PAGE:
Almost 16,500 people have been detained across Russia for protesting the war in the 6 months since the invasion of Ukraine, according to data published Wednesday by an independent human rights group.
The overwhelming majority of detentions came in the first month of the fighting before Russian lawmakers passed legislation criminalizing virtually any speech or act criticizing the war, the OVD-Info website said.
Since then, according to OVD-Info, there has been a fall from 800 detentions between March 24 and June 24 to 89 in the two subsequent months.
Moscow and St. Petersburg had the highest number of detentions.
More than 3,800 of those detained have been charged with offenses that carry fines as punishment. Such cases fell from close to 900 at their peak in April to 333 so far in August.
At least 224 people face criminal prosecution for acts like referring to Russia’s “special military operation” in Ukraine as a “war” or “invasion,” OVD-Info said in its roundup of the legal fallout from the conflict.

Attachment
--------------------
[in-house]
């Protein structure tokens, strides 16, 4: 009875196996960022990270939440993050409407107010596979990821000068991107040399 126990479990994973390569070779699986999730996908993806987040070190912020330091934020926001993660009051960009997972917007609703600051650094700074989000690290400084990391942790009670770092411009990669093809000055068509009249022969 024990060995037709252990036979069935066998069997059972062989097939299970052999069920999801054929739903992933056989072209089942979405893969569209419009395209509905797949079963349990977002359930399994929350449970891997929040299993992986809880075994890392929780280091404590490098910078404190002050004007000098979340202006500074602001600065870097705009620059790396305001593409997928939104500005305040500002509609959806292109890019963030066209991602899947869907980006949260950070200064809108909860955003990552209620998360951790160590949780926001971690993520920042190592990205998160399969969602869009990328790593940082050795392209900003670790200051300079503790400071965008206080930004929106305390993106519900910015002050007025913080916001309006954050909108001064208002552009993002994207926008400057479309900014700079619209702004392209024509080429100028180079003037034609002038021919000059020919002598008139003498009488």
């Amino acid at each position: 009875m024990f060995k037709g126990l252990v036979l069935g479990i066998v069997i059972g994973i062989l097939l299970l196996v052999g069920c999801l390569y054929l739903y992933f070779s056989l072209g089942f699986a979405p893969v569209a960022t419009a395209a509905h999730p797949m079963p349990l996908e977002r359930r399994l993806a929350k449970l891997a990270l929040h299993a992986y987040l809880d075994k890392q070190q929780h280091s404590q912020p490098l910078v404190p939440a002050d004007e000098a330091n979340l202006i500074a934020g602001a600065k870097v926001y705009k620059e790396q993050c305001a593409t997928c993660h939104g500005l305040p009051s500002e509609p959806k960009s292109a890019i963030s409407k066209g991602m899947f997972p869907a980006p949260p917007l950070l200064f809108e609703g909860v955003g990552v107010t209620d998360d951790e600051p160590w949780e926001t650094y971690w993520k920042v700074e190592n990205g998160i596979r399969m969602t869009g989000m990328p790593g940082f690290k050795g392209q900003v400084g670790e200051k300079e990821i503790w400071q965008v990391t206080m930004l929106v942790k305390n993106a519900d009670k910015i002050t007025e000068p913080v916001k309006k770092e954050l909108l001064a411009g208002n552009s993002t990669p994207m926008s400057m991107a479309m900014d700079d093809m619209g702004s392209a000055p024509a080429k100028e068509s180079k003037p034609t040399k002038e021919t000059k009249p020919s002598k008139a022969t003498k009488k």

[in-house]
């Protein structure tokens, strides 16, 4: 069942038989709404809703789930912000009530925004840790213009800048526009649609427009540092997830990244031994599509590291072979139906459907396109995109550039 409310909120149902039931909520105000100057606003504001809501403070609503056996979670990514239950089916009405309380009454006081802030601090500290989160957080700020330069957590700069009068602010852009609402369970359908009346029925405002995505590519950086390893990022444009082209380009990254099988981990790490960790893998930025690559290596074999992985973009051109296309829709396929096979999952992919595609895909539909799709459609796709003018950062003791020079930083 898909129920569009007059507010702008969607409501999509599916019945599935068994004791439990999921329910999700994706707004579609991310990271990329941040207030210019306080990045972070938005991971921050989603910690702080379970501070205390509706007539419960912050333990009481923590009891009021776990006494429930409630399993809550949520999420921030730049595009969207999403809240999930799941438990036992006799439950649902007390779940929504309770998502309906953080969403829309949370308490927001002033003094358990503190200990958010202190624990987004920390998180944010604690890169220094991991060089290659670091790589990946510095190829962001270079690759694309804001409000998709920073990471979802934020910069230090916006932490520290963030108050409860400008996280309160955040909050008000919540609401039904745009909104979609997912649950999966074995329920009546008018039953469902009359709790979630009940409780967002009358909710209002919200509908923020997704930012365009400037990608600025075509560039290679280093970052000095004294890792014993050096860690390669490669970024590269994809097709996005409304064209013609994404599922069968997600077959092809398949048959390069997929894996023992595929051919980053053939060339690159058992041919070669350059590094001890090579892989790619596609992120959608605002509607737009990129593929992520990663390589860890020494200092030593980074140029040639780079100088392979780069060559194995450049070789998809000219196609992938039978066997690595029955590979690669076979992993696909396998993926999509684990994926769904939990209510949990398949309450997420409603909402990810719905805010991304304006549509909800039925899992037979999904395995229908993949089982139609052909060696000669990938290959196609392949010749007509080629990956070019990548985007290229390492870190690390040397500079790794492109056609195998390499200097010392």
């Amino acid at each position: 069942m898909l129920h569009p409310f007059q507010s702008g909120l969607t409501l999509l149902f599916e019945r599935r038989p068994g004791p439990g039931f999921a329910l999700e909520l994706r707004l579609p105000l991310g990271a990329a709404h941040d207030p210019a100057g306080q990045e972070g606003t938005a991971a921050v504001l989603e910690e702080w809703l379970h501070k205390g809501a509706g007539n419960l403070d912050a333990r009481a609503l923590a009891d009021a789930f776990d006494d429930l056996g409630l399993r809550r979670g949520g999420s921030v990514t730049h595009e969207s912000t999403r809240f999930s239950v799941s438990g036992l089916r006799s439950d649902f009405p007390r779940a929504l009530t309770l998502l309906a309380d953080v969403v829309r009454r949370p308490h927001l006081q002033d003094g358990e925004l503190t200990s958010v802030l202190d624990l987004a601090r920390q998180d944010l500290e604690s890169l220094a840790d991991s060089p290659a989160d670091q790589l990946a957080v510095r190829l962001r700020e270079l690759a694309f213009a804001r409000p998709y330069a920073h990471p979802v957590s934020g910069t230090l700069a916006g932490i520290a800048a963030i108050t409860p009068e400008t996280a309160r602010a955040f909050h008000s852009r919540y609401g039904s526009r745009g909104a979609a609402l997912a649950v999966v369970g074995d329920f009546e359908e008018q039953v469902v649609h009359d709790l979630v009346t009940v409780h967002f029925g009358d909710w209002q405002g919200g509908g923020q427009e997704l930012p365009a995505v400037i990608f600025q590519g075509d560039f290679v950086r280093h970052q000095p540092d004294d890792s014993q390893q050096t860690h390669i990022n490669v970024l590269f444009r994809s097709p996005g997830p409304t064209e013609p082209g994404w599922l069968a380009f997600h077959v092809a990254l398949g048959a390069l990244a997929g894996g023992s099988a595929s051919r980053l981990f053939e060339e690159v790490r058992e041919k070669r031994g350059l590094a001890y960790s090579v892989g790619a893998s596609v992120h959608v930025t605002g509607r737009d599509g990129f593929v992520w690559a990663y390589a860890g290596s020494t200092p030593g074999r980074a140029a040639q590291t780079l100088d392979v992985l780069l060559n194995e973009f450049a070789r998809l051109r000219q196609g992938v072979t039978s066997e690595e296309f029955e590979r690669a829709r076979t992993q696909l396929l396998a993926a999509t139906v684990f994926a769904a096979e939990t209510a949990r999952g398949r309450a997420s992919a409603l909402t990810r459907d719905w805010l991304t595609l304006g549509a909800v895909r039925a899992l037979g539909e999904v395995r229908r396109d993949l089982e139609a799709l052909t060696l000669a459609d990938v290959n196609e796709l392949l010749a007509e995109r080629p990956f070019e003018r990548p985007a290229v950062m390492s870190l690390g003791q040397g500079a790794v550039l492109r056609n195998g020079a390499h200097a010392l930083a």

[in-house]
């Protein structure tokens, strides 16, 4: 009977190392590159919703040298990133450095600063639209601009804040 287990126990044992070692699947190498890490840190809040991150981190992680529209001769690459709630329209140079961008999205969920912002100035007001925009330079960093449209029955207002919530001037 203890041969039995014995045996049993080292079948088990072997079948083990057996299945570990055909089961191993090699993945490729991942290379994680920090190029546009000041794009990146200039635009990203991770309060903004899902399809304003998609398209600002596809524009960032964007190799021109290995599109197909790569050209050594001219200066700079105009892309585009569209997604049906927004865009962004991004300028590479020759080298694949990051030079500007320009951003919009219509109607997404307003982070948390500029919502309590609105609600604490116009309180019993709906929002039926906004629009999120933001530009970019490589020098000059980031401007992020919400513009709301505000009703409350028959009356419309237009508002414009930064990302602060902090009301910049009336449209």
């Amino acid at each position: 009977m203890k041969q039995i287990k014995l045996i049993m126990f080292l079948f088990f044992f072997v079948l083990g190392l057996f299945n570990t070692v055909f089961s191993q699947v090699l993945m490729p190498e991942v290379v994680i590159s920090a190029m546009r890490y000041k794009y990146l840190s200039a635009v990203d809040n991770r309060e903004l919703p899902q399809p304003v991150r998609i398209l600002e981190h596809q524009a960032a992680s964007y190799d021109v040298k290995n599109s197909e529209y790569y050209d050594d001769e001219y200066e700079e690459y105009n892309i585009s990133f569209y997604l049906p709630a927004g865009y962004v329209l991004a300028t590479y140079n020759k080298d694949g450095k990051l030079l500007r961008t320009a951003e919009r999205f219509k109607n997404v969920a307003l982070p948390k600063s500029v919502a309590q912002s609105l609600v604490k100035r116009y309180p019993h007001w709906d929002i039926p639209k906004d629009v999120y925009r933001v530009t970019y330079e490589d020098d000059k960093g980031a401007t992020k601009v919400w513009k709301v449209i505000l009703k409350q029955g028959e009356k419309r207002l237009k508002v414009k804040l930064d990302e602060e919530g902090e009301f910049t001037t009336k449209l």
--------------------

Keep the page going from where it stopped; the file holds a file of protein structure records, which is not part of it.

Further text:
Some of them face up to 15 years in prison for spreading what authorities determine to be “fake” information about the Russian Armed Forces.
In addition, Russia has designated 74 organizations “foreign agents” and another 15 “undesirable” over the last six months, according to OVD-Info.
Meanwhile, Russia’s independent internet watchdog Roskomsvoboda reported Tuesday that around 7,000 websites, including those of prominent Russian and international independent news media, have been blocked for their content about the war.
Russia’s prosecutor general said earlier this month that 138,000 websites have been blocked or deleted since the start of the war.